Antarctica: a place of extremes. Home to the penguins, endless glaciers and the mysterious South Pole, the world's most Southerly continent is not for the faint-hearted. Antarctica is still little known as a tourist spot, but for some intrepid travellers, its remoteness and hostility is precisely what makes it a dream destination.
Antarctica is a continent quite unlike any other: it has no permanent (human) inhabitants, endures the coldest, driest and windiest conditions on earth, is almost completely covered by ice, and is not formally owned or governed by any country. Most of those who do undertake a trip to the South Pole are scientists who want to conduct experiments in the continent's unique conditions, but the rest simply want to see this awe-inspiring place for what it is.
A trip to Antarctica is an experience that will earn you bragging rights only topped by going into space. You'll come back with endless tales and memories, as well as some spectacular photographs. You'll also get the chance to experience a rapidly changing continent that's witnessing some of the most visible effects of global warming; factors that could one day change its character altogether. There has never been a better time to visit the world's largest freezer.
Of the 37,000 tourists expected to visit Antarctica this year, 10,000 will never set foot on the icy land. Most simply take in the scenery from the comfort of a passing ship, so your biggest decision as a visitor will be whether or not you want to actually step out on to Antarctic "soil".
Reaching the South Pole is undoubtedly the most epic adventure you can undertake from the UK, and you'll need to split your journey into several legs - usually starting with a flight to Chile or Argentina. From here, you can fly or continue by sea: cruises are the most popular option, allowing you to pass through the legendary Drake Passage en route to the Pole.
Check out this awesome street view of penguins in Antarctica on Google Maps!
You might have thought that Antarctica didn't experience seasons at all, but actually it has two: summer and winter. November to March is summer, while winter sets in from April to October. Knowing when these seasons occur is important for visitors as in summer the sun doesn't set, and in winter the sun doesn't rise; a detail that could at very least have a major impact on your photographs! Temperatures also plummet to lows of -50°c in the Antarctic winter, so it should come as no surprise that tourists simply do not visit at these times. February and March are the most popular times to visit, as this is when penguin chicks are starting to fledge, and whale-watching season is at its peak.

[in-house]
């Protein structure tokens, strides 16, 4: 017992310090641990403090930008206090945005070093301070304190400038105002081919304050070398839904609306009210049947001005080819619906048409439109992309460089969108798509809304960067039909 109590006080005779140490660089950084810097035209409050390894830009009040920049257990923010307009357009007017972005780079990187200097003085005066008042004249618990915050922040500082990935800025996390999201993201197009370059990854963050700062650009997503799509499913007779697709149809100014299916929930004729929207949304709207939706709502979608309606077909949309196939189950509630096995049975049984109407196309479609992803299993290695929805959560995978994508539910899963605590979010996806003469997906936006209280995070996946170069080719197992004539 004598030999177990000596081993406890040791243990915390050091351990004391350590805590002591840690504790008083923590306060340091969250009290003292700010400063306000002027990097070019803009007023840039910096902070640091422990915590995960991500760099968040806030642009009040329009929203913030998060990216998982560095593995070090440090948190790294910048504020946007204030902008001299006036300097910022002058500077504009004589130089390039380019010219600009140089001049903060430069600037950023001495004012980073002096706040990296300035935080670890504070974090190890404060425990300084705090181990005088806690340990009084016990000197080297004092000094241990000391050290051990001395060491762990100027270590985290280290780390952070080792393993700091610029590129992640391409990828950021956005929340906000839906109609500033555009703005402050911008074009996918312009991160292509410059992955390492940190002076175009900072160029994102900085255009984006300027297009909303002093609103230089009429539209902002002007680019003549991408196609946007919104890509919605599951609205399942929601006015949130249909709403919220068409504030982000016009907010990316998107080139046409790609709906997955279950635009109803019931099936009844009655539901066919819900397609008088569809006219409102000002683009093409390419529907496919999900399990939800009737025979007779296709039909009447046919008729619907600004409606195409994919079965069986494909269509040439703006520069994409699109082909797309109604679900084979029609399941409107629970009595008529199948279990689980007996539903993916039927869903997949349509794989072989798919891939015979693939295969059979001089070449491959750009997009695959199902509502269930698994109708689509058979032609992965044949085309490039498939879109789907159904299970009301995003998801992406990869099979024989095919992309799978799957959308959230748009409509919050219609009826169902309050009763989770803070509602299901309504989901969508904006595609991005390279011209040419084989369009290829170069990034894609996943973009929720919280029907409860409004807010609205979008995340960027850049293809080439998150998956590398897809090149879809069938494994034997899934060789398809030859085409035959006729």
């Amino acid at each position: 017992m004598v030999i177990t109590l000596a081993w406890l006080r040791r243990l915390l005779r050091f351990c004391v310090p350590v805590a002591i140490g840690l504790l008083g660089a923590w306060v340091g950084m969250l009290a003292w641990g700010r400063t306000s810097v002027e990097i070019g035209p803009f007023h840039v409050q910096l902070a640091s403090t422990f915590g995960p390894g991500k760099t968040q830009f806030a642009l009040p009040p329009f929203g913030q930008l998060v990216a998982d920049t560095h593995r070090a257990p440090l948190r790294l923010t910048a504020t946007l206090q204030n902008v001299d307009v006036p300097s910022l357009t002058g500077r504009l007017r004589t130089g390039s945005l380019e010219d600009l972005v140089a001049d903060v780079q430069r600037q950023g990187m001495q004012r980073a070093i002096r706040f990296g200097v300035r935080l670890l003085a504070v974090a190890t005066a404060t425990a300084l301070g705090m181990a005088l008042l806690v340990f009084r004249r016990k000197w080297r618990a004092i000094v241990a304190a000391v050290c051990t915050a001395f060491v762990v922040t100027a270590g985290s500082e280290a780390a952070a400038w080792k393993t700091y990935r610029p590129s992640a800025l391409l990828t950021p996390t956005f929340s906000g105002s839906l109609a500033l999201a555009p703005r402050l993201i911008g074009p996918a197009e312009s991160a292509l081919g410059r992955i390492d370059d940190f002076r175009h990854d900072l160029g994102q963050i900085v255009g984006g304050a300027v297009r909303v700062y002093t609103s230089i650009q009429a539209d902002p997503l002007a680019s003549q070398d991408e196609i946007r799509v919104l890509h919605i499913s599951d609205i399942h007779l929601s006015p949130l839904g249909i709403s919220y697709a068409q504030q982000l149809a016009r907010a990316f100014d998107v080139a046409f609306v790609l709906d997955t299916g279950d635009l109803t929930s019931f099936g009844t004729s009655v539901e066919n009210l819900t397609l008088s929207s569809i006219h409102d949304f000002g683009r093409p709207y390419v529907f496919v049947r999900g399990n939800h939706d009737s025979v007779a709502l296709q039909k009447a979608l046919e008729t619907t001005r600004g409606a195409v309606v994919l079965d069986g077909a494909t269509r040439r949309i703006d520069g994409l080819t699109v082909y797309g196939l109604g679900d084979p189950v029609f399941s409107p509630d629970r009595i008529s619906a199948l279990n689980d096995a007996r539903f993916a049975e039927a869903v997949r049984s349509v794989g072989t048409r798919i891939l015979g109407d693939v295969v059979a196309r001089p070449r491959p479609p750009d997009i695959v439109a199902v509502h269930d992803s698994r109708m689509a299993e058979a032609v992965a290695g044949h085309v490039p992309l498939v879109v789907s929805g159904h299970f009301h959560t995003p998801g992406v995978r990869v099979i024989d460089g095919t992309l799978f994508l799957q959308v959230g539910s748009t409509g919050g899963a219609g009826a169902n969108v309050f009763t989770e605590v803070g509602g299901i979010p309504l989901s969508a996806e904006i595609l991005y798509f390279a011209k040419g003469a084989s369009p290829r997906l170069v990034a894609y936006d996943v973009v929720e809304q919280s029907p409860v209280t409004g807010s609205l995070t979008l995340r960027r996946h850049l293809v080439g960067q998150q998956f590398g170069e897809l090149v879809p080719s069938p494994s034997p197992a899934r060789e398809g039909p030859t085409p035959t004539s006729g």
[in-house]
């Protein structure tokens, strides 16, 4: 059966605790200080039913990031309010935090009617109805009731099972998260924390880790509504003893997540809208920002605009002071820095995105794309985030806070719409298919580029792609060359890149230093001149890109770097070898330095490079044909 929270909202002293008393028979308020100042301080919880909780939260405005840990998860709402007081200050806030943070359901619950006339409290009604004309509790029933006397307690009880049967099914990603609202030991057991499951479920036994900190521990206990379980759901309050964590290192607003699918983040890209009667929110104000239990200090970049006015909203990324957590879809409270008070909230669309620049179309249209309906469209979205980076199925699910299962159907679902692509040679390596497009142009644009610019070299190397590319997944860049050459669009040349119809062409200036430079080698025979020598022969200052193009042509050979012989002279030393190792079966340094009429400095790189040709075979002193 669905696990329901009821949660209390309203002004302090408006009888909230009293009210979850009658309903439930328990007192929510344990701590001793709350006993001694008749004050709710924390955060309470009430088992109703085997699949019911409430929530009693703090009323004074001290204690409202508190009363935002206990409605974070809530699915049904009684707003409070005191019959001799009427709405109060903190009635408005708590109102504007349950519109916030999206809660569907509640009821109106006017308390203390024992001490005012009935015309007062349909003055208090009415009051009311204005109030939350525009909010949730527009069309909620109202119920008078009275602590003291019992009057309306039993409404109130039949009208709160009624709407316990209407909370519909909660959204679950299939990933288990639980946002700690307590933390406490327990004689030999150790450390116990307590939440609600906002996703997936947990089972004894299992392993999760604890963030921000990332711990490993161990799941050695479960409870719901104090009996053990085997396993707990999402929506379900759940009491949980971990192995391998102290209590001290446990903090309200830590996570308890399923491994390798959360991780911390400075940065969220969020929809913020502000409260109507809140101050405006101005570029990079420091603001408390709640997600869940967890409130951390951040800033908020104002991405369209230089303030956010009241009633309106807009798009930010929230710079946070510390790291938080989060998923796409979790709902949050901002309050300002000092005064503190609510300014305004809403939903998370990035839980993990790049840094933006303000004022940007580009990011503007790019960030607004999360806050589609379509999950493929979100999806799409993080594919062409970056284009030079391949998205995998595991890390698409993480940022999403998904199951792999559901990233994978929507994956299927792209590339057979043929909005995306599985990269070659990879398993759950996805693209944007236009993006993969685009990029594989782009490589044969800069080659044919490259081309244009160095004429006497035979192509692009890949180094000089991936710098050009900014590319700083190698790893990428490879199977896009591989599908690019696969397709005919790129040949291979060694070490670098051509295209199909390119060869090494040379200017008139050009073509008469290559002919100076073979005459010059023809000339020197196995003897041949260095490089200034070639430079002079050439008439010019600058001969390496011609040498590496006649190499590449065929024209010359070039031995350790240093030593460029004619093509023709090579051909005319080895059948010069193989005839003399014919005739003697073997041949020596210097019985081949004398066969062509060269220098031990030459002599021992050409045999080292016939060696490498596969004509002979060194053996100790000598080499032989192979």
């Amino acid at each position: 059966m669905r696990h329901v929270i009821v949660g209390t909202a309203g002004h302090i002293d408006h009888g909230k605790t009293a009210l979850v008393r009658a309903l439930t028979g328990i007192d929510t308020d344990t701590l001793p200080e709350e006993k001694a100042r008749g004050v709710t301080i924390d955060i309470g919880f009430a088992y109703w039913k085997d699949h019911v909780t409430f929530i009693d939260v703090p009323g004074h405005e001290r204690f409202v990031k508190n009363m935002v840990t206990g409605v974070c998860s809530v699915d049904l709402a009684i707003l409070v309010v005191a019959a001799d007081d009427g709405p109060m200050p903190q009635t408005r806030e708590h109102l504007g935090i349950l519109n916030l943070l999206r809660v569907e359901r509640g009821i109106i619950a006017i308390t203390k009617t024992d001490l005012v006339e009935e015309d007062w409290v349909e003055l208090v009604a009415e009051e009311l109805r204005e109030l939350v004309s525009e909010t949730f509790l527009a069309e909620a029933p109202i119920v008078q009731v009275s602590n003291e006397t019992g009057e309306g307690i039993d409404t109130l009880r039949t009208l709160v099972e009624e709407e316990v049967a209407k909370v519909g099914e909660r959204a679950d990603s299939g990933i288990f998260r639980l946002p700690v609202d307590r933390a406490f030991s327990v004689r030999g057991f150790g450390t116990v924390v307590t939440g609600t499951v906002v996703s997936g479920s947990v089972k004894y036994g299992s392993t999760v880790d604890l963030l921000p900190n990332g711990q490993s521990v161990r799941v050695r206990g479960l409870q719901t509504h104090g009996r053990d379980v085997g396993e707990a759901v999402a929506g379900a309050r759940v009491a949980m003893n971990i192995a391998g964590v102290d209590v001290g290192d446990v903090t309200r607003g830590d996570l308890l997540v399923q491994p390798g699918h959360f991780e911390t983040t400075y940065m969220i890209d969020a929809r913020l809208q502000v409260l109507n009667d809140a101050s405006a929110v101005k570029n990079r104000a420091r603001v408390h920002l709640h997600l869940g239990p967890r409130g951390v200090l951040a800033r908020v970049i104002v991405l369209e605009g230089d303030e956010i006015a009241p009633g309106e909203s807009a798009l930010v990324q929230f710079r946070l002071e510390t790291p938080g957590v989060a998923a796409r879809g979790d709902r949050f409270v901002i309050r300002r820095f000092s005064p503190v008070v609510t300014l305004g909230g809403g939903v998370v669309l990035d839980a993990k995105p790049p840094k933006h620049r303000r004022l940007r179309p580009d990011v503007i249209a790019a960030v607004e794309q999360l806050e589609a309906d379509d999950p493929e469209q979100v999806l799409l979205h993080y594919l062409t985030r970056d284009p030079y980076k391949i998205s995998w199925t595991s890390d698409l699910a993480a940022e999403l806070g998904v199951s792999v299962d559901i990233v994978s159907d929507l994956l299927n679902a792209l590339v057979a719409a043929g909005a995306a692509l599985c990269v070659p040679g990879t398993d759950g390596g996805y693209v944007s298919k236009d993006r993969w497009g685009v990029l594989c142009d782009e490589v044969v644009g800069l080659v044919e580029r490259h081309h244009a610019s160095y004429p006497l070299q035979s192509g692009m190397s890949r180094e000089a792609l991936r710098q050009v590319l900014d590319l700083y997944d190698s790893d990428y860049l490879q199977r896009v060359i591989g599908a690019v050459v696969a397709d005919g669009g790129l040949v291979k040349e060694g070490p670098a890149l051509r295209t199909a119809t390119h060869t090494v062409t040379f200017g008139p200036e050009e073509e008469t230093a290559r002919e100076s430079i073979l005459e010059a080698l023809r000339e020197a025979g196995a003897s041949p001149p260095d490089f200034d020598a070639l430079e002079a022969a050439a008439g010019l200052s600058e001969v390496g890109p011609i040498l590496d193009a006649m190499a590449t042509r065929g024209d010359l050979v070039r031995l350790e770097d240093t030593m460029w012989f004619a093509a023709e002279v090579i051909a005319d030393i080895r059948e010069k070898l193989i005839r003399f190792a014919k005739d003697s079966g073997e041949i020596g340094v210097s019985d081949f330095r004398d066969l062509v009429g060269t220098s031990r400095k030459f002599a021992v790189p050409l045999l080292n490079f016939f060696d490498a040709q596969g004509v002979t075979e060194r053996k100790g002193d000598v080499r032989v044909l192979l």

Another quirk of Antarctic life is that there is no single currency on the continent - let alone banks, credit card readers or ATMs. How and when you spend money will be entirely controlled by your ship or tour operator, with most operating a system much like a hotel, where the bill is tallied up at the end of your trip. Some ships also take credit cards or travellers' cheques; most work in US dollars.
As its tourist industry is still small, Antarctica doesn't have much in the way of traditional attractions besides the sheer wonder of simply being there. But there are a few activities that most visitors want to tick off when visiting the icy continent. These include taking trips to research stations, posing with penguins and even - astonishingly - swimming. This is possible because the temperatures in Antarctica rise towards the coast, and the glare of the sun is strong. But even here they seldom rise much above freezing. Deception Bay - a volcanic caldera on the Northwestern side - is a popular spot for swimming, and for chilling out with penguins.
Whale watching is another popular pursuit among visitors to Antarctica, and you may see up to eight species of the giant creatures from your ship or on the coast. Many cruises offer trips on inflatable 'zodiac boats' as part of their itinerary, which allows access through the narrowest straits, taking you right to the heart of the most dramatic scenery. Expect to see icebergs and other alien formations that look almost like sculptures. Once you've seen it all, you can head down to Port Lockroy, Antarctica's only post office, to share your adventure with those back home.
Visiting Antarctica truly is the trip of a lifetime. Set yourself aside from the average tourist by planning to set foot on the frozen continent that inspired and fascinated the world's most famous explorers.
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Written by Abi Silvester, a London-based writer and editor with a passion for great food, fine wine, coffee and cats; always planning my next trip! Follow her on Twitter.